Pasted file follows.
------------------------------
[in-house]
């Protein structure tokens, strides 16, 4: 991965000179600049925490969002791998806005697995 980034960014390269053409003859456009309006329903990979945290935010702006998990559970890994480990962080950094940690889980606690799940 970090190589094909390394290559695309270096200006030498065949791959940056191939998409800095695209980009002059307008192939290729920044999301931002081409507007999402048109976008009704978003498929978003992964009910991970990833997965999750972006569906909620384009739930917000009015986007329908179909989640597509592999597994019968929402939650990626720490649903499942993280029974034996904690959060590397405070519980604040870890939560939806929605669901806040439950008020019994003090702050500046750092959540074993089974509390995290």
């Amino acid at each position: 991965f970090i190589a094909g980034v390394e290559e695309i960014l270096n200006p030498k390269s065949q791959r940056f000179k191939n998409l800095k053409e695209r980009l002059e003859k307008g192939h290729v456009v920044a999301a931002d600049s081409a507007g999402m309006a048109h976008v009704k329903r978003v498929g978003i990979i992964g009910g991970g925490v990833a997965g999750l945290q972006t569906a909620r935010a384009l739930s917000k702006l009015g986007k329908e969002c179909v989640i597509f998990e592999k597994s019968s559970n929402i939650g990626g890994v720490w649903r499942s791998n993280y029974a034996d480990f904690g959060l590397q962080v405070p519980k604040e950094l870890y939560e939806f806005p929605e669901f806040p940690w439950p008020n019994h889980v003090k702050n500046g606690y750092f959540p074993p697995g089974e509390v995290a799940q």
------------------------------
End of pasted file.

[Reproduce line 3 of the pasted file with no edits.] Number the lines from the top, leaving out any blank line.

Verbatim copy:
């Amino acid at each position: 991965f970090i190589a094909g980034v390394e290559e695309i960014l270096n200006p030498k390269s065949q791959r940056f000179k191939n998409l800095k053409e695209r980009l002059e003859k307008g192939h290729v456009v920044a999301a931002d600049s081409a507007g999402m309006a048109h976008v009704k329903r978003v498929g978003i990979i992964g009910g991970g925490v990833a997965g999750l945290q972006t569906a909620r935010a384009l739930s917000k702006l009015g986007k329908e969002c179909v989640i597509f998990e592999k597994s019968s559970n929402i939650g990626g890994v720490w649903r499942s791998n993280y029974a034996d480990f904690g959060l590397q962080v405070p519980k604040e950094l870890y939560e939806f806005p929605e669901f806040p940690w439950p008020n019994h889980v003090k702050n500046g606690y750092f959540p074993p697995g089974e509390v995290a799940q």